Singapore equities remained resilient yesterday despite losses in the United States.
The benchmark Straits Times Index (STI) rose 24.48 points or 0.82 per cent to 3,006.02. Some 1.88 billion shares worth $1.26 billion exchanged hands across the bourse.
Hong Kong rose 0.83 per cent as traders were cheered by data that showed Chinese producer prices last month rose at their fastest pace in more than five years. But Shanghai slipped 0.3 per cent.
Elsewhere in Asia, Tokyo fell 0.79 per cent as trading resumed after a holiday, and Seoul pared 0.18 per cent. Sydney lost 0.8 per cent and Kuala Lumpur added 0.25 per cent.
Wall Street slid 0.38 per cent on Monday, dragged down by a drop in crude oil prices, despite an optimistic start to the year.
"Reality is just starting to sink in," said Mr Kelvin Wong, chief technical strategist for Asia at City Index, referring to the potential repercussions of growing anti-globalisation sentiment worldwide as well as the inauguration of Mr Donald Trump as US president on Jan 20.
"The STI's performance was likely driven by positive play in Hong Kong, but uncertainties remain," he noted. "There are still no clear drivers for the rally to be sustained, and there is a big risk that global equity markets will soon start to price in strength of the US dollar, which will hurt Asian markets."
Of the 30 STI constituents, 24 finished stronger, while five clocked losses and one was unchanged.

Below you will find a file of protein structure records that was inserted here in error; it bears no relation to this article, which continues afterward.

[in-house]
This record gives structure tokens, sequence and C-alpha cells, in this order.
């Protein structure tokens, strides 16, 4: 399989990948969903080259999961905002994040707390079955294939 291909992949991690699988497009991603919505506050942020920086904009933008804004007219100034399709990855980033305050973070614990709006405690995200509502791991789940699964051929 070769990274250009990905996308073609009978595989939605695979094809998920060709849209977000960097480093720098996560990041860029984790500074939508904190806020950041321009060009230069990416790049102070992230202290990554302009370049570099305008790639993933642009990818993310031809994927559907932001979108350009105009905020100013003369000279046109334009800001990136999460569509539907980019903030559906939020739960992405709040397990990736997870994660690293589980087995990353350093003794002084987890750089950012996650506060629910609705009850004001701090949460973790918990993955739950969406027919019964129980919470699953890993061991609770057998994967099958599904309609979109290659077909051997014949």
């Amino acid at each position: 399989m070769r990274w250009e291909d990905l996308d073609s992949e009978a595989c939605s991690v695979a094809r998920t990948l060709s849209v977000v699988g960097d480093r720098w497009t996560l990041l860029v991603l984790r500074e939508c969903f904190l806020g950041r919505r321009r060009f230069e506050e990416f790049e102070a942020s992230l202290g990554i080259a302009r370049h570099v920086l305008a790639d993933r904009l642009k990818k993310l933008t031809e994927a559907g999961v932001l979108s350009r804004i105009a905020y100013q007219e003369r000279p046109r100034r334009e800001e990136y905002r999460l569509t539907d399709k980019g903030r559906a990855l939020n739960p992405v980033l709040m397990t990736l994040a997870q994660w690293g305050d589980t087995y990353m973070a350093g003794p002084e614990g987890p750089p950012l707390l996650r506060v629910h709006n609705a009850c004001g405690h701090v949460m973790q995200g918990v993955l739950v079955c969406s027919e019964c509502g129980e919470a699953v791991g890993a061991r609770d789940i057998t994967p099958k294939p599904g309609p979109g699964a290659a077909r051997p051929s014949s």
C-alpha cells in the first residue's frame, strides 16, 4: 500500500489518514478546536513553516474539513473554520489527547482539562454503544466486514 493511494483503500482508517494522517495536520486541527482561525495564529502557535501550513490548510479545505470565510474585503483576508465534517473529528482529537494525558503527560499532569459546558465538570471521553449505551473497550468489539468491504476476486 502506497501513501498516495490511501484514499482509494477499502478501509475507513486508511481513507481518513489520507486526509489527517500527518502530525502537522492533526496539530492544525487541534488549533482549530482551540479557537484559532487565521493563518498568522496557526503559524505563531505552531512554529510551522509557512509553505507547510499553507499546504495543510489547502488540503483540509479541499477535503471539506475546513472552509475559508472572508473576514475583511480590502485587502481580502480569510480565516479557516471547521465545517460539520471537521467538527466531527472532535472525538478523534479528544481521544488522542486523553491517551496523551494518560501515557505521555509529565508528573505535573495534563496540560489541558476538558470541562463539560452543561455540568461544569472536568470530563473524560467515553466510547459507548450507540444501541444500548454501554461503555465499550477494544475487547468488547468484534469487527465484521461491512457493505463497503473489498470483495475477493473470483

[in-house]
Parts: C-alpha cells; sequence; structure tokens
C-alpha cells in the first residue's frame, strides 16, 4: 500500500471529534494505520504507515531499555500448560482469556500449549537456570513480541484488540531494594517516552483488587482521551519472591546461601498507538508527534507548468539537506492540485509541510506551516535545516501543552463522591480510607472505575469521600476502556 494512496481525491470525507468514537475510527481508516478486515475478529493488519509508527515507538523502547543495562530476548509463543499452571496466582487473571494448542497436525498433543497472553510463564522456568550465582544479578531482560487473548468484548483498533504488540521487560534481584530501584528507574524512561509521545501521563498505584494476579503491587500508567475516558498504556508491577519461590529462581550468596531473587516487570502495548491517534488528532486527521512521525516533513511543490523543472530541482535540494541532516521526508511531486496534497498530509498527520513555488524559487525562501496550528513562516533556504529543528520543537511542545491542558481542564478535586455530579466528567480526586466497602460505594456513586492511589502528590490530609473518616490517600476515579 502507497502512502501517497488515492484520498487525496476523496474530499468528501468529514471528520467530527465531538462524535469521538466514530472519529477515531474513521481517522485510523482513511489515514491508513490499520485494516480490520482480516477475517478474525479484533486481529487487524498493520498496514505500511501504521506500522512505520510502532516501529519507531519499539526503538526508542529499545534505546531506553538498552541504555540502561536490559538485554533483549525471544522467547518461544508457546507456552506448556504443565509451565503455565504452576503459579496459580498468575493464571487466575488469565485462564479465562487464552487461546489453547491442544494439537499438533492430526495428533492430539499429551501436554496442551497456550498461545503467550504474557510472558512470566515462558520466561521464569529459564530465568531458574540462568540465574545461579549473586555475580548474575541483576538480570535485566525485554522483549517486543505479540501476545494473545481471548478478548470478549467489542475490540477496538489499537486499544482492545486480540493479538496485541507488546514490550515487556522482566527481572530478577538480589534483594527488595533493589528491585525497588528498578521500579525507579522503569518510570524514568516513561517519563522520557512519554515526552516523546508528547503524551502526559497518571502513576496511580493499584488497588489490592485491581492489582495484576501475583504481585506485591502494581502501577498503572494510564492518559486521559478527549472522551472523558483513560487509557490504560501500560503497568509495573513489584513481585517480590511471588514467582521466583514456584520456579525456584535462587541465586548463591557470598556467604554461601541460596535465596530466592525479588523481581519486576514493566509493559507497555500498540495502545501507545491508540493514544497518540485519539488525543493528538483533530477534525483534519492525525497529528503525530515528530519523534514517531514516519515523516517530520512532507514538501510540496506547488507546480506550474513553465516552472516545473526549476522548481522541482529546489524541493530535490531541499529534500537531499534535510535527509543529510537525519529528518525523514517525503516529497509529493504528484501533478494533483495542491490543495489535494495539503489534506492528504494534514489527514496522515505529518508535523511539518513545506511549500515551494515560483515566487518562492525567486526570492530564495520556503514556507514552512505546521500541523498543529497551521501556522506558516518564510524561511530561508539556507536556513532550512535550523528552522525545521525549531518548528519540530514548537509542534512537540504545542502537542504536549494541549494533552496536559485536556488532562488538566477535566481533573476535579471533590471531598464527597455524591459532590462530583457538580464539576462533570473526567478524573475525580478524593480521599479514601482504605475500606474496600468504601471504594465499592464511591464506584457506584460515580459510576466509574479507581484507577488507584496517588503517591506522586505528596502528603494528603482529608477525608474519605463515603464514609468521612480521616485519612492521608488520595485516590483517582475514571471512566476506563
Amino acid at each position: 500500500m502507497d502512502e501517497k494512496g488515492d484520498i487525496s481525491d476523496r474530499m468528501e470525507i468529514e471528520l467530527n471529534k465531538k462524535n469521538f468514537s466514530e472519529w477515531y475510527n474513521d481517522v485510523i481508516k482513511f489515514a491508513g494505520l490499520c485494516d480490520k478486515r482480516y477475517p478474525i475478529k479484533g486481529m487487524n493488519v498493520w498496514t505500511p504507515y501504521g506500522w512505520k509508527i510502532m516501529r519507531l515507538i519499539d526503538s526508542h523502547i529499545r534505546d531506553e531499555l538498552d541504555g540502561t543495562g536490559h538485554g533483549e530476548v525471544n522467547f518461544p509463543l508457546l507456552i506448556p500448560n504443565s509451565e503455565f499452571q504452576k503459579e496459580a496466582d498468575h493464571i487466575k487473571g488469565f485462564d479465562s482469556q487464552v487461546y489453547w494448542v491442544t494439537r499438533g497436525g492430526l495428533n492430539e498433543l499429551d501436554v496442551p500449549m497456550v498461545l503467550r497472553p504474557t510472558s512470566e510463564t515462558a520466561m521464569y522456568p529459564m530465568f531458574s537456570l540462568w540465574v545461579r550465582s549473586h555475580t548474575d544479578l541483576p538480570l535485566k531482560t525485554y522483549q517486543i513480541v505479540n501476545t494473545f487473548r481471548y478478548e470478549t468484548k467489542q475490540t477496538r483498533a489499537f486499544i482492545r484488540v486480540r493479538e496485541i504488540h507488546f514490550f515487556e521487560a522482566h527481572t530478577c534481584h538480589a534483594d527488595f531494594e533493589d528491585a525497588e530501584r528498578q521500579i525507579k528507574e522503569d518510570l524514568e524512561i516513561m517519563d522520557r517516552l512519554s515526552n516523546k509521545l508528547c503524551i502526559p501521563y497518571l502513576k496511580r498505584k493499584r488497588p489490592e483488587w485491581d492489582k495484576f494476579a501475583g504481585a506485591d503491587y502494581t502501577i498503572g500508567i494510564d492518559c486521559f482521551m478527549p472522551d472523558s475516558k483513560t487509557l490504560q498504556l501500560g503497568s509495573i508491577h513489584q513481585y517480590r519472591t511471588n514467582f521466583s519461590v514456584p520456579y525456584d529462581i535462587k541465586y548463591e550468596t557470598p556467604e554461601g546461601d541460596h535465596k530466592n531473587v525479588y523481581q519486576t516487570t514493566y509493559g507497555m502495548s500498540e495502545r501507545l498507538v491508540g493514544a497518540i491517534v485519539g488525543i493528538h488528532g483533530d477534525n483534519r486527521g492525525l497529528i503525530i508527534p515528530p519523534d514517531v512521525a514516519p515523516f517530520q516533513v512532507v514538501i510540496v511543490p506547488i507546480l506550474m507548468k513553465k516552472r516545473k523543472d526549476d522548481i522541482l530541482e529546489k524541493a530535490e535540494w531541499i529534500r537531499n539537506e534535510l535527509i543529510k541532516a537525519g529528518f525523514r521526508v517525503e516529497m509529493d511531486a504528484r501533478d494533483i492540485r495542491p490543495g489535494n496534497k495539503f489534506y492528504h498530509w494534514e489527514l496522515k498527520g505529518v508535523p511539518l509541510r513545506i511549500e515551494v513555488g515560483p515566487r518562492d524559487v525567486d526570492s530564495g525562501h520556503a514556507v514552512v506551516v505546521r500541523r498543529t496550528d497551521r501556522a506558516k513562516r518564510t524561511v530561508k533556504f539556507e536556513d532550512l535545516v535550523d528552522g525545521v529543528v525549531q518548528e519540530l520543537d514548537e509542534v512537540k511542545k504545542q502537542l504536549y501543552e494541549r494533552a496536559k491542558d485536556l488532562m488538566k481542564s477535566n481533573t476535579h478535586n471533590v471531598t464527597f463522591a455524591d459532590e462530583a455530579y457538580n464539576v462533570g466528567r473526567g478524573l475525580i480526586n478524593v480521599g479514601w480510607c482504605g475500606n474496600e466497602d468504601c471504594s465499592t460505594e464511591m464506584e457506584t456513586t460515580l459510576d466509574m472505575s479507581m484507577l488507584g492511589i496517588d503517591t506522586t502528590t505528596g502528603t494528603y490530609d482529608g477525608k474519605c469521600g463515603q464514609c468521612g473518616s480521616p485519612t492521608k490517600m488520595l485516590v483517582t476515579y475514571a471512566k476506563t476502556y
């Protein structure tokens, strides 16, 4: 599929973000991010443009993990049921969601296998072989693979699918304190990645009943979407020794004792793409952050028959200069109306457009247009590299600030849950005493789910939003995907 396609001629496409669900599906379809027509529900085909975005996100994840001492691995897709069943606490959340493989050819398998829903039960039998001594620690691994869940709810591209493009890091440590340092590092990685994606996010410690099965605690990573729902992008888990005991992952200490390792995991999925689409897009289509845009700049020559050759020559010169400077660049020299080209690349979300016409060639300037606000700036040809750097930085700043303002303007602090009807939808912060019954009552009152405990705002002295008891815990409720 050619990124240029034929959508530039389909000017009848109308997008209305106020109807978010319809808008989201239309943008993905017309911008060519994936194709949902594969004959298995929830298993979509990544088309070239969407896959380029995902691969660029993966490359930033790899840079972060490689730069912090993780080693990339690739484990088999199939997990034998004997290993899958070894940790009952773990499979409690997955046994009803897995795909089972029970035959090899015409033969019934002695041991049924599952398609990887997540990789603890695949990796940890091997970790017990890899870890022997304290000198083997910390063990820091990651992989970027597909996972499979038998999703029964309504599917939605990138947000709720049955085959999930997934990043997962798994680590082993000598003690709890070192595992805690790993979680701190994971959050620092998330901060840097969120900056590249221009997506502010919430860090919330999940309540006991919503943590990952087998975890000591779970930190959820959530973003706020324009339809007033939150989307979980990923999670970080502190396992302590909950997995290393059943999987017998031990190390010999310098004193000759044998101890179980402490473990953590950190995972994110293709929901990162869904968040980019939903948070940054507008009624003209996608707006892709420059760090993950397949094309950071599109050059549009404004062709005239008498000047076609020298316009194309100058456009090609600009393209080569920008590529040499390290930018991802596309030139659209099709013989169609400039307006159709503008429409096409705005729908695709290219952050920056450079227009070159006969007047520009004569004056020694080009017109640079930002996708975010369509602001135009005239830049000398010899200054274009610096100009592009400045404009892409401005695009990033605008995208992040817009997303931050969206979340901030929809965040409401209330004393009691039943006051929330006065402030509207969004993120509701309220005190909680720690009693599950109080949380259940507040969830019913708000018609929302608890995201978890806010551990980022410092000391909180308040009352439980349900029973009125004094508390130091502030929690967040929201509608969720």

Global Logistic Properties rose for the fourth consecutive session, jumping eight cents or 3.2 per cent to $2.55. The warehouse developer last Friday said it was in talks over a possible buyout - a deal which could rank as one of the biggest acquisitions in the Asia-Pacific.
Property giant CapitaLand was up five cents or 1.6 per cent to $3.14, after announcing in the morning that its wholly-owned shopping mall business, CapitaLand Mall Asia, had inked its second management contract within a span of five months.
Meanwhile, stocks in the oil and gas sector retreated amid knee-jerk selling from the overnight decline in oil prices. Ezra Holdings eased 0.1 cent or 1.9 per cent to 5.2 cents and Ezion Holdings sank one cent or 2.3 per cent to 42.5 cents.
This comes amid doubts that major oil producers will stick to their commitment to cut output.
Still, BMI Research said in a report that it has upgraded its oil price forecast for 2017 from US$55 per barrel to US$57 "on the grounds of greater conviction in Opec members complying with their allocated quotas under the agreed Opec, non-Opec production cut".
Natural Cool Holdings requested a trading halt before market opening, pending an announcement. It last closed at 12.3 cents.
The day's most active counter was Noble Group, which slid 0.4 cent or 2.2 per cent to 17.7 cents on 114.1 million shares done.